Prairie Lotus by Linda Sue Park. Clarion Books Houghton Mifflin Harcourt, New York, NY, 2020.
In her author’s note, Linda Sue Park, an avid Little House on the Prairie fan, writes, “I wrote Hanna’s story as an attempt at a painful reconciliation… As a child, I would lie in bed night after night, imagining that I, too, lived in De Smet in the 1880s, and that I was Laura’s best friend…Even at the height of my passion for those books, there were parts that I found puzzling and distressing…Ma hated Native Americans…Pa takes part in a blackface minstrel show.”
Park, of Korean American heritage, goes on to say that in 1880 there were no Koreans in America. They emigrated later, in the early 1900s and landed in Hawaii, not the mainland. There were, however, Chinese laborers here building the railroad. Many resided in California. So, when deciding to re-imagine the “Little House” books, she created a completely unique character, a girl of mixed Korean/Chinese/White ancestry. Her mother has died, and her white father has decided to move from California to the plains of South Dakota.
While her father is busy building a store in town, Hanna is trying to get along in a new school. Her mother wanted Hanna to finish school and Hanna insists on it, even when her father has doubts. Her real dream, though, is to become a dressmaker, like her mother. Soon after enrolling in school, most of the students are pulled out by parents suspicious of this new, “Chinese girl.” With only three children left in the school, Hanna manages to make friends with one girl, Bess. Bess eventually helps Hanna sew a dress to be displayed in the window for the grand opening of her father’s shop. But when Hanna is blamed for an incident with a drunken man, her friend’s mother forbids her to help Hanna any longer and people are determined to boycott the store.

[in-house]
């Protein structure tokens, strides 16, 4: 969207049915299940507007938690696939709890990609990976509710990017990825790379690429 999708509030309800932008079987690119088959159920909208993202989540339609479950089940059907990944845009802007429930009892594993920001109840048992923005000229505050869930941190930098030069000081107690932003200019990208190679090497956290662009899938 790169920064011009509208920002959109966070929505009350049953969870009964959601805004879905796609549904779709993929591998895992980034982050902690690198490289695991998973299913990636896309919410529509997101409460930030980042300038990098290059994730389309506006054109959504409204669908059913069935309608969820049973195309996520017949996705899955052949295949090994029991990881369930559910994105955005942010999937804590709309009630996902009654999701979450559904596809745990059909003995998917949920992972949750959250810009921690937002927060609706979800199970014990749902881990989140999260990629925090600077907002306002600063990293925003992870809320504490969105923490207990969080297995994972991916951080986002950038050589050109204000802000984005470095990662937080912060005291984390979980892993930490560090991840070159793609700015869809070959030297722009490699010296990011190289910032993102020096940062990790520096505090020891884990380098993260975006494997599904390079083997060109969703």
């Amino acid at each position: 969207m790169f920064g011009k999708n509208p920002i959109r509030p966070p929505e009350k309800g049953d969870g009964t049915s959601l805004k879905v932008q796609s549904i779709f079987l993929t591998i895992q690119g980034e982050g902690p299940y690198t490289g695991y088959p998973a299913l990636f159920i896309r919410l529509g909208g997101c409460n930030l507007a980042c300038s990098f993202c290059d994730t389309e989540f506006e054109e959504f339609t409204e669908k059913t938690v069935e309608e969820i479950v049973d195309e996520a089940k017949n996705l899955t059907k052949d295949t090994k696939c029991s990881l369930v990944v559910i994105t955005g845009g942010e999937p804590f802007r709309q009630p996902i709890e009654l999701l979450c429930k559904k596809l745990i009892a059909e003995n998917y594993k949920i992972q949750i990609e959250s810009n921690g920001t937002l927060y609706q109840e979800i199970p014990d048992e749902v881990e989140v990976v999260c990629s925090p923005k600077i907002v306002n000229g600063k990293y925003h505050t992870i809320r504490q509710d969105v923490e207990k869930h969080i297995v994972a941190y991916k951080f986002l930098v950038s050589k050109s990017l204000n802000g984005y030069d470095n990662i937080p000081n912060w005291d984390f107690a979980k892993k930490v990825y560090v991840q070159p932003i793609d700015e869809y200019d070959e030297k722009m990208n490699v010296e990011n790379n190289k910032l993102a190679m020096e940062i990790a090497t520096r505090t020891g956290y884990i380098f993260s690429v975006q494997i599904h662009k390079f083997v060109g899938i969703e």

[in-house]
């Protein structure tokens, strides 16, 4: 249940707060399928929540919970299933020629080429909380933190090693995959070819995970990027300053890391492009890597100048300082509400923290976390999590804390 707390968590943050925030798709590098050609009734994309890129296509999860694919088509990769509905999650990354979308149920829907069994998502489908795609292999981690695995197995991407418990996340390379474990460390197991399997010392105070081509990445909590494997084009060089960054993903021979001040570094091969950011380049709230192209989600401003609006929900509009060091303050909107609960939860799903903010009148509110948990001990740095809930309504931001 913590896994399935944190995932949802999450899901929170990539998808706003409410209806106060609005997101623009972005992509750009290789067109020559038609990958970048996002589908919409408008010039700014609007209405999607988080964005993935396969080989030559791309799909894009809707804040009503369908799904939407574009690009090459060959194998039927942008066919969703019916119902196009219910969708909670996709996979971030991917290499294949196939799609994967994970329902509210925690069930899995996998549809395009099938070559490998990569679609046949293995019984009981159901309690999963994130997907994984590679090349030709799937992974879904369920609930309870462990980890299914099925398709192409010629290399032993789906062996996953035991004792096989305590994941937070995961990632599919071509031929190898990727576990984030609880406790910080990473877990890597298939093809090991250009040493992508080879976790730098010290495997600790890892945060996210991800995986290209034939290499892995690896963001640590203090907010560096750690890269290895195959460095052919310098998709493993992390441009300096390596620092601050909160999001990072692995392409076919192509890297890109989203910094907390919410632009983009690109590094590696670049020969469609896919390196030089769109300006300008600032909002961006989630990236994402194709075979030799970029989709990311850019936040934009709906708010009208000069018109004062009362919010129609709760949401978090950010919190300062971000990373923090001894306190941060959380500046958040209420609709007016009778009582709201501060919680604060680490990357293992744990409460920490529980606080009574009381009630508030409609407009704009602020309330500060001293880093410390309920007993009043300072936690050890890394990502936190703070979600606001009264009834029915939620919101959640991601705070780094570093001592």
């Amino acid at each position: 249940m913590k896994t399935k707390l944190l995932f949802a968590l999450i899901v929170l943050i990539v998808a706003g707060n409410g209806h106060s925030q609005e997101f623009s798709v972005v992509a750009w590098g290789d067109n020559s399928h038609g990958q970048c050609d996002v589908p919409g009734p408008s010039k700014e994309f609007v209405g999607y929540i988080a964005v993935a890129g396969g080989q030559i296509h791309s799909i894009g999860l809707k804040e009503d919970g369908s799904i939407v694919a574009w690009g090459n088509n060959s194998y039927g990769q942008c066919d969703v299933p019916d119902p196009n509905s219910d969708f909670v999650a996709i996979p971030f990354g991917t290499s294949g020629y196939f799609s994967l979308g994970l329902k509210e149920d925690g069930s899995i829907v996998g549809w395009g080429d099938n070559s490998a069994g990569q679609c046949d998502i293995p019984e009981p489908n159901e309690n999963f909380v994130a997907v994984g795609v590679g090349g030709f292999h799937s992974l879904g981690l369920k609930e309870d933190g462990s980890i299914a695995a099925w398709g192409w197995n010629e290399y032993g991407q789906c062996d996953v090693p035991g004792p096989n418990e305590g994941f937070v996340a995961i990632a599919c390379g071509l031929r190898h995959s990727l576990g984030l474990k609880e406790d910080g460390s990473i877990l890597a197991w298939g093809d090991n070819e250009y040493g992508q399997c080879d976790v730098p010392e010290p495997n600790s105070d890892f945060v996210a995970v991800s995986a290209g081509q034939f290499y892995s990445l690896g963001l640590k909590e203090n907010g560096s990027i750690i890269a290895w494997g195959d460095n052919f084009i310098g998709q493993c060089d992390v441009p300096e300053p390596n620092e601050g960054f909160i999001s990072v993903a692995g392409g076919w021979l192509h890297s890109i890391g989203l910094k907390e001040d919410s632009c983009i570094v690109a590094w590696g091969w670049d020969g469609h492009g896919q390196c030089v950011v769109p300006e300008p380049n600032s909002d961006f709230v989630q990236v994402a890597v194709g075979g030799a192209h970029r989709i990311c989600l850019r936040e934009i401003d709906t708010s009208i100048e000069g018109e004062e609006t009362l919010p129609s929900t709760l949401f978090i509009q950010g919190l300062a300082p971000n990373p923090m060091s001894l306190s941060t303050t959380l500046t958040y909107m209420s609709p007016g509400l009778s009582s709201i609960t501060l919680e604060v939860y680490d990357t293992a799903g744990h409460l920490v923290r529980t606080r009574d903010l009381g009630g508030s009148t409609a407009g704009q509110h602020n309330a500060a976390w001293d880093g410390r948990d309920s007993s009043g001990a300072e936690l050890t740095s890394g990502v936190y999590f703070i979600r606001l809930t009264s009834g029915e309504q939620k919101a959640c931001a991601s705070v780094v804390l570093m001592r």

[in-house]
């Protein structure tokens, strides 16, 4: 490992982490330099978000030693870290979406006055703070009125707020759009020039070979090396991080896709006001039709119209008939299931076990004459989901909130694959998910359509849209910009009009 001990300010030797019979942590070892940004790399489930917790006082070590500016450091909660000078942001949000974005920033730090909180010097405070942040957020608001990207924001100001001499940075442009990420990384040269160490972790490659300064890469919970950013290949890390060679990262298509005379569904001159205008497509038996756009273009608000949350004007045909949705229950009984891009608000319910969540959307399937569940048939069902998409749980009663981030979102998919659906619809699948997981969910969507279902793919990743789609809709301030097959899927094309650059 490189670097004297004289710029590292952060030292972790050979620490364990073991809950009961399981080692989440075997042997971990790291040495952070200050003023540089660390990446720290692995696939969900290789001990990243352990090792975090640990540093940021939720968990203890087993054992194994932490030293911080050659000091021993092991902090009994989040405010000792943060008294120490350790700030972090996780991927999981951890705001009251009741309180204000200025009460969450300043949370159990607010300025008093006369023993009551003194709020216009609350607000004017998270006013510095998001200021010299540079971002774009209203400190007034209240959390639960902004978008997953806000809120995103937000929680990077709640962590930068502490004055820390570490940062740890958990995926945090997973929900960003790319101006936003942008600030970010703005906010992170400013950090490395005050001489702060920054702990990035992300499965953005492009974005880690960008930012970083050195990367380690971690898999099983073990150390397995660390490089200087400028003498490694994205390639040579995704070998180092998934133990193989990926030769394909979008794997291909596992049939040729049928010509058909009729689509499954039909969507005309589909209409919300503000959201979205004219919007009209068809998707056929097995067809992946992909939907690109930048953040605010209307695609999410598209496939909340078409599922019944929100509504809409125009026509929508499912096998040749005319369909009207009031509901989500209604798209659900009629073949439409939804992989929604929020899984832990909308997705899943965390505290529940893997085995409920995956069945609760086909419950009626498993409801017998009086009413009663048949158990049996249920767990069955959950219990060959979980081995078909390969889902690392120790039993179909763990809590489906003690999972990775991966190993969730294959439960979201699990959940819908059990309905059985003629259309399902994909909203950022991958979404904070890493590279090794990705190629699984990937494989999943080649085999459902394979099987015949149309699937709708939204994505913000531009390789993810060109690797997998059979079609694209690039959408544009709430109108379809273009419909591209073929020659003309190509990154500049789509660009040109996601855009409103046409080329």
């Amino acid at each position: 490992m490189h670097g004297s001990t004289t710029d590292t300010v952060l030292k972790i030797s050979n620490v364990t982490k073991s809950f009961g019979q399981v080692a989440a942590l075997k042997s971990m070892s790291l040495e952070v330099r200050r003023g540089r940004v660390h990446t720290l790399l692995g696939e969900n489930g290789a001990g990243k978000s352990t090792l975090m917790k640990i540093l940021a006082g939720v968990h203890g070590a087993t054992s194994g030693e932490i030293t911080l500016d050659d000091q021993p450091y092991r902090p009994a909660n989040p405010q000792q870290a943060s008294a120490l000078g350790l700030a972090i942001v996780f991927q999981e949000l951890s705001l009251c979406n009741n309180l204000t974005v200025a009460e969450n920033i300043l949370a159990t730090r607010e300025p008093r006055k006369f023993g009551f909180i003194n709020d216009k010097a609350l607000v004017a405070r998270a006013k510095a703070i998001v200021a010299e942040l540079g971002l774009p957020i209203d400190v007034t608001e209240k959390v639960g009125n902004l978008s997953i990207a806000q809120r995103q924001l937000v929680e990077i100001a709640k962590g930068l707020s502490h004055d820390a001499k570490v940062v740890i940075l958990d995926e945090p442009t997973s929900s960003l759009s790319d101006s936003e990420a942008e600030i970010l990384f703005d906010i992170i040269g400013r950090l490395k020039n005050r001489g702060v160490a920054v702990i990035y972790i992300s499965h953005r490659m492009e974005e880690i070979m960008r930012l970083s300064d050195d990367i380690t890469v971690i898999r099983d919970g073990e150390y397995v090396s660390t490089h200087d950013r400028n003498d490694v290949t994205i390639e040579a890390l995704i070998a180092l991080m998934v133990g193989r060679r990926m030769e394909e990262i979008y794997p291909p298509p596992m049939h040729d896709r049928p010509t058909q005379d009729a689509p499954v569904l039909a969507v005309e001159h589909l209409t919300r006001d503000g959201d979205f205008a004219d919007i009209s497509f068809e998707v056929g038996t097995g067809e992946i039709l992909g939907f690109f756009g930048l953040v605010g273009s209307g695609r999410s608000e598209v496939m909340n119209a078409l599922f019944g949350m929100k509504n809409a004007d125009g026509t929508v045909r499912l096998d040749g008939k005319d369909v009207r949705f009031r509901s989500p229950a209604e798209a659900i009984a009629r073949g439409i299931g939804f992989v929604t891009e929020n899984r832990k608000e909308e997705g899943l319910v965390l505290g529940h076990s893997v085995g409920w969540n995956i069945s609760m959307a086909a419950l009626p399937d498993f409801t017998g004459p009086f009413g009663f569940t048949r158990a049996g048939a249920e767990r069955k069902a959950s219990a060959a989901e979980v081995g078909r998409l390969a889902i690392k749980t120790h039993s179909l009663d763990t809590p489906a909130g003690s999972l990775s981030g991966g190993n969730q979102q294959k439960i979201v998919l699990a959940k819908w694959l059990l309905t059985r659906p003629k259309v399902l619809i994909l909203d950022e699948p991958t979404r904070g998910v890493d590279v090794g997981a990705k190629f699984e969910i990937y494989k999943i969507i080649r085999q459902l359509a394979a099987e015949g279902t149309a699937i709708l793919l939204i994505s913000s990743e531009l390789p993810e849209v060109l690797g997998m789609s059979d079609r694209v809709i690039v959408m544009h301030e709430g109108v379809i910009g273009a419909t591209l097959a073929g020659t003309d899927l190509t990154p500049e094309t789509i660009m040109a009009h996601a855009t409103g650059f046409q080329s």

“Little House” fans will appreciate Prairie Lotus. It is not only a lovely homage to the positive aspects of those books, but also a much-needed reality check on their troubling racism. Park traveled to South Dakota (LaForge is modeled on De Smet, with houses and businesses in the same locations) and Missouri to research her story, as well as the Pine Ridge Reservation. By respectfully portraying Native Americans and Hanna, a mixed-race character, as well as showing the obstacles those groups faced, Park has added an important work of fiction on the subject of the settlement of the American West.